Feldstein’s study was carried out for the period between 1997 and 2006. A study carried out by Alan Greenspan estimated that in the 2000s, home equity withdrawals financed 3% of all personal consumption. But this was a low estimate. Home equity supplied more than 6% of the disposable personal income of Americans between 2000-2007, another study pointed out. In fact, by the first quarter of 2006, home equity extraction made up for nearly 10% of disposable personal income of Americans.
And all this consumption in turn created economic growth. If home prices keep going up, more home equity will be created and people can borrow against that. Also as home prices go up, people feel wealthier and tend to spend more, which helps economic growth.
Governments are trying to encourage banks to give out loans so that people can buy homes. George Osborne, the British chancellor of the exchequer (the Indian equivalent of the finance minister) has come up with a “help to buy” scheme. In this the government will guarantee up to 20% of the home loan to encourage lending to borrowers with small savings. As Edwards writes “This means that if a borrower defaults on a loan, the taxpayer will be liable for a proportion of the losses.”
Criticism for this scheme has come in from various fronts. Andrew Bridgen, senior economist for Fathom Consulting, a forecasting firm run by former Bank of England economists, said: “Help to Buy is a reckless scheme that uses public money to incentivise the banks to lend precisely to those individuals who should not be offered credit. Had we been asked to design a policy that would guarantee maximum damage to the UK’s long-term growth prospects and its fragile credit rating, this would be it.” (As Edwards quotes in his report)
This is precisely what happened in the United States as well in the run up to the financial crisis, wher
e the government nudged banks and other financial institutions to lend to people who were in no position to repay the loan.
Central banks can afford to keep interest rates low primarily because of the policy of inflation targeting that they follow. There mandate is to maintain the rate of inflation at a certain rate and do everything required for that. Increasing real estate prices do not get captured in the rate of consumer price inflation, which central banks tend to use for inflation targeting.
In fact inflation targeting was one of the reasons behind the global real estate bubble of the 2000s. As Stephen D King writes in When Money Runs Out – The End of Western Affluence “Take, for example, inflation targeting in the UK. In the early years of the new millennium, inflation had a tendency to drop too low, thanks to the deflationary effects on manufactured goods prices of low-cost producers in China and elsewhere in the emerging world. To keep inflation close to target, the Bank of England loosened monetary policy with the intention of delivering higher ‘domestically generated’ inflation…The inflation target was hit only by allowing domestic imbalances to arise: too much consumption, too much consumer indebtedness, too much leverage within the financial system and too little policy-making wisdom.”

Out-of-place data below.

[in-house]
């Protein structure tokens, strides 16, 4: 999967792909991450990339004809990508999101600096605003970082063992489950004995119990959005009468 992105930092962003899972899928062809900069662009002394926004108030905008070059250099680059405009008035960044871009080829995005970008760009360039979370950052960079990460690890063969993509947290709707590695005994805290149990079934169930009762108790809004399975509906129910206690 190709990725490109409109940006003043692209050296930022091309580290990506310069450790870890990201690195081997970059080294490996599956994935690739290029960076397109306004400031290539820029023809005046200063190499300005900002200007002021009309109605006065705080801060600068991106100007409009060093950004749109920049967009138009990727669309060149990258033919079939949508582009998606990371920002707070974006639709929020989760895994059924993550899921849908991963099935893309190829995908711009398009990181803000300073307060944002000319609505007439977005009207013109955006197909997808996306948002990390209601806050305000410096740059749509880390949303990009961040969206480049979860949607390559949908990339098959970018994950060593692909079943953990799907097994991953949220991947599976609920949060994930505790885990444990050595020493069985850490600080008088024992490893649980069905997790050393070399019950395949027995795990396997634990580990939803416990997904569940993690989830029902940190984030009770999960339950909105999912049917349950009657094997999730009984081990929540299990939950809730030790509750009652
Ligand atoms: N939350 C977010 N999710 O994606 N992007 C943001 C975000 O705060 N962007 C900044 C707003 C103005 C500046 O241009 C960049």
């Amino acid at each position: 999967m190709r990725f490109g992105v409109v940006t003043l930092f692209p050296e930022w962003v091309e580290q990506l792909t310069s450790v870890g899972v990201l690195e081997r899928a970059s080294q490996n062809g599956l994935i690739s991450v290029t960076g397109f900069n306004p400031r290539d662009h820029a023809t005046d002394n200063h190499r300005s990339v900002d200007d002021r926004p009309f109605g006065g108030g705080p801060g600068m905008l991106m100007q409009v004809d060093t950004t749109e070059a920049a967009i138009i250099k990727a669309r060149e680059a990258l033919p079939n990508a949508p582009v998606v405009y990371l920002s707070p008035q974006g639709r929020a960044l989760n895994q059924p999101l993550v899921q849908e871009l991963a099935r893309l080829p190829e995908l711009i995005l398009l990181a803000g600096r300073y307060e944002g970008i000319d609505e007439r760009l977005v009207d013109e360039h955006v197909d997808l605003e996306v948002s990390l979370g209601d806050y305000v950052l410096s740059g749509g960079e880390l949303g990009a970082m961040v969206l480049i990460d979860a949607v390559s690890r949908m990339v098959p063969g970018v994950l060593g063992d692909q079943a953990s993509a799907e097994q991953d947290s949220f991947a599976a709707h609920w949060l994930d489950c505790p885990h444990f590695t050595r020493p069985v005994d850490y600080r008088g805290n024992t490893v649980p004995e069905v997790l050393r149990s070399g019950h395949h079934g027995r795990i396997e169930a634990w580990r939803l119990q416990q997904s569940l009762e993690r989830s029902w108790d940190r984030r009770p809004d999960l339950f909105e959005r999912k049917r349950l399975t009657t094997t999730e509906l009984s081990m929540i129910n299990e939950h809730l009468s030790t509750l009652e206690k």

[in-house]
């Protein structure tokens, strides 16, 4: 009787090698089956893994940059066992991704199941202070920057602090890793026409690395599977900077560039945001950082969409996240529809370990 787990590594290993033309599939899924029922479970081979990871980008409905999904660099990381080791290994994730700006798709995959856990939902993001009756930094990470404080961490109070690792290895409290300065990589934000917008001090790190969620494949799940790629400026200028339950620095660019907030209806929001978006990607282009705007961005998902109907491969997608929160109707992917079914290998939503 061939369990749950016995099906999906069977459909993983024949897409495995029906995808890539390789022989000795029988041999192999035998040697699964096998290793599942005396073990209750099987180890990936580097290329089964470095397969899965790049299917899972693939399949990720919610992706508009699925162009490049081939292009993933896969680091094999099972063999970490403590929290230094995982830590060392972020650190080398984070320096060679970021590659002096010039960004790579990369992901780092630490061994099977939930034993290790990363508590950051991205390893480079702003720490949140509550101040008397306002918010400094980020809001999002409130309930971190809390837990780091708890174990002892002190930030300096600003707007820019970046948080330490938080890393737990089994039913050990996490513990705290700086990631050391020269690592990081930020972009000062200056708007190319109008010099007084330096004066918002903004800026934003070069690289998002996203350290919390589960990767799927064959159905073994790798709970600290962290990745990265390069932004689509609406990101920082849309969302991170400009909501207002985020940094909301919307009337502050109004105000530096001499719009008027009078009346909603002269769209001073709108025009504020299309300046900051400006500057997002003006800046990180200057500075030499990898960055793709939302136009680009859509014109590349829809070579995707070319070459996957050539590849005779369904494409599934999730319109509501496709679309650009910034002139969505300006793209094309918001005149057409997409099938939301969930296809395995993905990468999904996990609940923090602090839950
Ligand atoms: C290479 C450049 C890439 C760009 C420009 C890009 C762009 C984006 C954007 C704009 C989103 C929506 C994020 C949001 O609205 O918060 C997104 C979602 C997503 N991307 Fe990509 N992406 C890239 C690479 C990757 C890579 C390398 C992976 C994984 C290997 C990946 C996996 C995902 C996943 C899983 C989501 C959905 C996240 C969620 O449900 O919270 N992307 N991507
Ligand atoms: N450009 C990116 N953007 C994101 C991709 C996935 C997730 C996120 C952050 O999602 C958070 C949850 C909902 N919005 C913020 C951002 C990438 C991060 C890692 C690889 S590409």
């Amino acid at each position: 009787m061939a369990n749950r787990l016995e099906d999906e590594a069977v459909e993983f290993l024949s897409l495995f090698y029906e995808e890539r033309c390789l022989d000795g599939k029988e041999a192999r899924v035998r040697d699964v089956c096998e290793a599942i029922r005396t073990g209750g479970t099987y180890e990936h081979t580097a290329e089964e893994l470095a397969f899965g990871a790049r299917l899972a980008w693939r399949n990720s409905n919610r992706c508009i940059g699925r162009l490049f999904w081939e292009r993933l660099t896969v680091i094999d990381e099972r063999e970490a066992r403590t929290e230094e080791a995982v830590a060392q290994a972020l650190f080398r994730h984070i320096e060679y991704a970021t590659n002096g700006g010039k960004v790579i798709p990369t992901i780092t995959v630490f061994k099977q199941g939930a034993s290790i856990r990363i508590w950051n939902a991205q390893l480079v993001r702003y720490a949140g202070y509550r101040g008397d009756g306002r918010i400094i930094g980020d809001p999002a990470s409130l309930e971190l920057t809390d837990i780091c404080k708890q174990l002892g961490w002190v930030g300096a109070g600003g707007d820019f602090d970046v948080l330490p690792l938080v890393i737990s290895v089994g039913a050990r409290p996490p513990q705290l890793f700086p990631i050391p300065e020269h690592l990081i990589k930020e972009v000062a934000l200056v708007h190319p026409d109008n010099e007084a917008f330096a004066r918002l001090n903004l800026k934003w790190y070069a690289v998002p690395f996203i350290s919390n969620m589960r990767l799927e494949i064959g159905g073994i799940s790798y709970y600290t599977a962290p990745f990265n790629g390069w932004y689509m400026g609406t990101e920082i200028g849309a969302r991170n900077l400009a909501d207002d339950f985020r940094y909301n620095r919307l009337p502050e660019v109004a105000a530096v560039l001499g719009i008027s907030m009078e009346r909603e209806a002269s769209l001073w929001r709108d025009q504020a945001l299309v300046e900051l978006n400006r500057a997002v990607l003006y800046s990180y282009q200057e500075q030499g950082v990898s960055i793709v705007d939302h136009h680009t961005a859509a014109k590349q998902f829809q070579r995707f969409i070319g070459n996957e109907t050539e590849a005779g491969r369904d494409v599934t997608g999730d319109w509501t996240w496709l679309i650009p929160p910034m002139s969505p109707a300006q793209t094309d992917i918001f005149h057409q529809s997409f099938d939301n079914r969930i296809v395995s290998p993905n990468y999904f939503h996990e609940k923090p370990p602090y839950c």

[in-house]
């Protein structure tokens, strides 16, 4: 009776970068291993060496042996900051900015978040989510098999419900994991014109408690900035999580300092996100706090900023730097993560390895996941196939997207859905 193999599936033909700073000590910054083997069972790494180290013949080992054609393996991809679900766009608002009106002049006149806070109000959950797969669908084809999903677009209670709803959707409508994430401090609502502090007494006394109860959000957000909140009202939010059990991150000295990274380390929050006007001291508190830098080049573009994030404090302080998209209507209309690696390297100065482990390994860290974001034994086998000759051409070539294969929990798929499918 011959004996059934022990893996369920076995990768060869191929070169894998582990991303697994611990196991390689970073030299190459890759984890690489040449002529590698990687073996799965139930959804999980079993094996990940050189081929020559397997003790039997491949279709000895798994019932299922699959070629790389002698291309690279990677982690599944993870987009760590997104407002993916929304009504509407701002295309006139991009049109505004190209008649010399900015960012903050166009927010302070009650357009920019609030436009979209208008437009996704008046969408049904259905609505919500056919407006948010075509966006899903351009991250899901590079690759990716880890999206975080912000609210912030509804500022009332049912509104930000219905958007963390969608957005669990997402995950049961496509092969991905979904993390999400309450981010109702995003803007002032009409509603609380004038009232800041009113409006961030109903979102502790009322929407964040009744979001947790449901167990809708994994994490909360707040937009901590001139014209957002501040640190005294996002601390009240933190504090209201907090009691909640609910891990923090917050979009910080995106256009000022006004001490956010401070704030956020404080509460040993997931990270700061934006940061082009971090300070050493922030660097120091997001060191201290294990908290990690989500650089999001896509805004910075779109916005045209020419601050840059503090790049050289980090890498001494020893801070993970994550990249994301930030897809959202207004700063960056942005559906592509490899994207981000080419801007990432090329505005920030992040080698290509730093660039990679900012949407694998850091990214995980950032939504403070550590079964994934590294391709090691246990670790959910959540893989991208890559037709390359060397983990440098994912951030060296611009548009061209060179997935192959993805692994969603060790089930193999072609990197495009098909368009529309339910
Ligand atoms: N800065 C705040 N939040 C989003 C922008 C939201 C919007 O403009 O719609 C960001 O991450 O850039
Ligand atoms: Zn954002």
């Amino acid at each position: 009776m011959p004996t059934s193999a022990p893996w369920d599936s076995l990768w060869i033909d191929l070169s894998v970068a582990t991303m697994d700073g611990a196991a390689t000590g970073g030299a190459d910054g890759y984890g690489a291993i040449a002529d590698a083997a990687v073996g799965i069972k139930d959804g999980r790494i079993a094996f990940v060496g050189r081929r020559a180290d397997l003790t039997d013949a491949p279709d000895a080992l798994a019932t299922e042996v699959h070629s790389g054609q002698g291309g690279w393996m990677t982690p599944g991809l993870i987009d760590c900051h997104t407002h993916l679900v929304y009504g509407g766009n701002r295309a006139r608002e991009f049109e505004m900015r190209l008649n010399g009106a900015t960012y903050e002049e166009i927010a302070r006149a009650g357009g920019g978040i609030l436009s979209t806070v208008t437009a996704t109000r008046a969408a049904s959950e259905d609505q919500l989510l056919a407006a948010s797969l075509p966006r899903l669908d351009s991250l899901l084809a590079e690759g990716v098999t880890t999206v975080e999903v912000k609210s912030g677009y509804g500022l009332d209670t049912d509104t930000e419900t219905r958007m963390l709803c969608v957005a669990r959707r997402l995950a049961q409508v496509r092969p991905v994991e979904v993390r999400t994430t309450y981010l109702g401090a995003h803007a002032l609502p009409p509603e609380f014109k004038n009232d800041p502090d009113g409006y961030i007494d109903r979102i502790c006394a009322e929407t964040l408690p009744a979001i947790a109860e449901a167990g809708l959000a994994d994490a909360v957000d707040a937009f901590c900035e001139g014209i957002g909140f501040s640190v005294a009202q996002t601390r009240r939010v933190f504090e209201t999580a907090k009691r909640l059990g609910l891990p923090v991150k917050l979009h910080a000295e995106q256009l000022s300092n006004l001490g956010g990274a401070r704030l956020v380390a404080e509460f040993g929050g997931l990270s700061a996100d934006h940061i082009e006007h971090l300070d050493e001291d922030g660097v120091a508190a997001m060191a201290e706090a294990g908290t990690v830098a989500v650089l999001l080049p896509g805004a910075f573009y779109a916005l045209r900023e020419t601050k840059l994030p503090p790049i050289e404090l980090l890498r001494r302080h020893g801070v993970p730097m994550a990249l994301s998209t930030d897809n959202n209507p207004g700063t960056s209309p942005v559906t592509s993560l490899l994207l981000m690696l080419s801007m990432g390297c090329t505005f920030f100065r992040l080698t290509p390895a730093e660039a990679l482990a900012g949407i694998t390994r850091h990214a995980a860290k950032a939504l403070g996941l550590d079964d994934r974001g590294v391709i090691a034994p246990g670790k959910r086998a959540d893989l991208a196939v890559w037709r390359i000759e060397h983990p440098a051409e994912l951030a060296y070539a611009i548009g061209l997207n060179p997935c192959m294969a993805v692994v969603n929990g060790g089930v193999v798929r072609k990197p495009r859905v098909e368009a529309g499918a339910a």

The same thing seems to be happening right now. With inflation rates too low the central banks have been maintaining low interest rates, so that people consume more and that in turn hopefully creates some inflation. But that in turn means doing the same things that led to the financial crisis.
Governments and central banks pushing up real estate prices does help in the short term and translates into some sort of economic growth. But it does have serious long term repercussions as we have seen over the last few years. As Edwards writes “What makes me genuinely really angry is that burdening our children with more debt (on top of their student loans) to buy ridiculously expensive houses is seen as a solution to the problem of excessively expensive housing…First time buyers need cheaper homes not greater availably of debt to inflate house prices even further. This is madness.”
To conclude, let me quote economist Robert J Shiller from The Subprime Solution: How Today’s Global Financial Crisis Happened, and What to Do about It “The idea that public policy should be aimed at…preventing a collapse in home prices from ever happening, is an error of the first magnitude. In the short run a sudden drop in home prices may indeed disrupt the economy, producing undesirable systemic effects. But, in the long run, the home-price drops are clearly a good thing.”
The article originally appeared on www.firstpost.com on July 10, 2013
(Vivek Kaul is a writer. He tweets @kaul_vivek)